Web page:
“PARTYING (OR NOT) AT PRIDE” – part 3 by Nick Boyce
This is a continuation from Nick’s past two posts which discuss drug updates and things we should be aware of as gay/queer men in and around Pride.
If you’re taking HIV medications, be cautious if you’re taking any meds from the class known as Protease Inhibitors (PIs), such as Ritonavir. PI’s affect the levels of other meds and other drugs in your bloodstream; sometimes you may end up with more drugs in your bloodstream than you expected – you may need to take less of your recreational drugs than friends not on PIs. Check here for background info and some specifically know interactions.
If you’re taking anti-anxiety or anti-depressant drugs, be careful how these may interact with street drugs. Remember stimulants can make some people extra anxious, and they can also leave you feeling extra down when you sober up.
Last year, during Pride 2012, a business was giving out free samples of “IZMS”. This is a brand of “synthetic cannabis”. Some people report that it mimics the effects of weed or pot, but we really don’t know a lot about the short or long-term effects. Stick to real cannabis! Also, since last year, Health Canada and the Police are claiming these new products to be illegal, so they will likely confiscate them from you and, though unlikely, could charge you.
IT IS A DRUG! And it doesn’t tend to mix well with many other ones. Limit how much you drink when using other drugs - you’ll probably enjoy the other drugs more with less alcohol. Also, be super cautious if mixing alcohol with GHB or other downers (oxy, methadone and other, opiates)… get ready to throw-up if you mix with K… and remember alcohol dehydrates you, so keep drinking water as you go.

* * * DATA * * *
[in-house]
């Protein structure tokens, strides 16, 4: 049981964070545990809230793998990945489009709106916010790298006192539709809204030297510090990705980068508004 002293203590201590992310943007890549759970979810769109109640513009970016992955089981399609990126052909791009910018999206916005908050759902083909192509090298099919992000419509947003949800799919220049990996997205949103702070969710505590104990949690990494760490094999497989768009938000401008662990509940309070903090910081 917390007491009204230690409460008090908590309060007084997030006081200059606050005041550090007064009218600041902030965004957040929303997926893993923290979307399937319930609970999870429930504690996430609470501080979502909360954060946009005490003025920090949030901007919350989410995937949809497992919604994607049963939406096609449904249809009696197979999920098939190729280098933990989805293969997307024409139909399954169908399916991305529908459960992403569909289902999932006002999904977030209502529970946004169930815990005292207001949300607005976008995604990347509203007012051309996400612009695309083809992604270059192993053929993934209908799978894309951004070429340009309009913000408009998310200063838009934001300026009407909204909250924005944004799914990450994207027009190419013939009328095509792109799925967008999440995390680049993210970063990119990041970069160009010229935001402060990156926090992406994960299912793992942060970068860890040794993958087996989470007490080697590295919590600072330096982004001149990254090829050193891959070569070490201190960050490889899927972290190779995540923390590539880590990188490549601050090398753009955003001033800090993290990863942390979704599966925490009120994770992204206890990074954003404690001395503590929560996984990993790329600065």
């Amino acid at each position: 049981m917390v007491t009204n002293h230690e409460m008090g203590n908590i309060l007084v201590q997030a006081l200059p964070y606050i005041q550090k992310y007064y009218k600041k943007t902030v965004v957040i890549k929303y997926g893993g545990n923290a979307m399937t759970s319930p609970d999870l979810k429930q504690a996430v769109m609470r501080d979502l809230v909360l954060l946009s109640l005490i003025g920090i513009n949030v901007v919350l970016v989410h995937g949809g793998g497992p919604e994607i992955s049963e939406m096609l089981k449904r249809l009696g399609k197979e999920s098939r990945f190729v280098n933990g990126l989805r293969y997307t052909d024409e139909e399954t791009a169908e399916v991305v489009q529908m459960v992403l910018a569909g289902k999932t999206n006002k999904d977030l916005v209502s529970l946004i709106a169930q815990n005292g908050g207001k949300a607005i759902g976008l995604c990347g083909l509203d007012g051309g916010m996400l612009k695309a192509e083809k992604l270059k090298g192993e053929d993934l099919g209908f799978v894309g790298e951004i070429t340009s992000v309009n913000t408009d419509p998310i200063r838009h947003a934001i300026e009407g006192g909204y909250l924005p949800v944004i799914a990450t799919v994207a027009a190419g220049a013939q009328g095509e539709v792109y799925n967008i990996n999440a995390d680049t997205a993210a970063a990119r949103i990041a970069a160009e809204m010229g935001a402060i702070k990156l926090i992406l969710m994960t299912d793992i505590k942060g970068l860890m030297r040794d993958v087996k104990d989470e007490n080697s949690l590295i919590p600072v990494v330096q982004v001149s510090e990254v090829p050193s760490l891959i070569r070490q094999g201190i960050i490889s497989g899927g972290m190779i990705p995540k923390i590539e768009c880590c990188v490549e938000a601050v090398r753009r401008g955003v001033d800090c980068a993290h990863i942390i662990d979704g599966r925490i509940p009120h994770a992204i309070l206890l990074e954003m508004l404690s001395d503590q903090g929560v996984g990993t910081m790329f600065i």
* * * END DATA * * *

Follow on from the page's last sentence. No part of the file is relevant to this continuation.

HELPING OUT A FRIEND
Sometimes we over do it. Most often this just ends up being a messy or embarrassing situation… Occasionally it can be more serious. An overdose (OD) happens when you take too much of a drug (or combination of drugs) and it overwhelms your body. ODs do not have to be fatal! The difference between life and death often depends on how you take care of the person who has overdosed. A ruined party is worth making sure someone is OK... there are always other parties. Read more about overdose and how to respond.
CUTTING BACK, TIME OUTS, OR STOPPING
If you think you want to reduce your drug use, want or need to take a break, or are looking to quit, here are some places to connect with:
Rainbow Services (LGBTTTIQ), Centre for Addiction and Mental Health
Connex operates three helplines that provide health services information for people experiencing problems with drugs or alcohol, mental illness, or gambling.
The Drug and Alcohol Helpline
24/7. Confidential. Anonymous. Free. 1-800-565-8603
HIV Concerns or Counselling in Toronto
HIV Testing in Ontario
Nick Boyce has played and worked in and around various nightclub and party scenes for the last 15 years. He currently educates social and healthcare professionals about drug use and harm reduction. Unfortunately, his recovery time from late nights sometimes takes longer than it used to.
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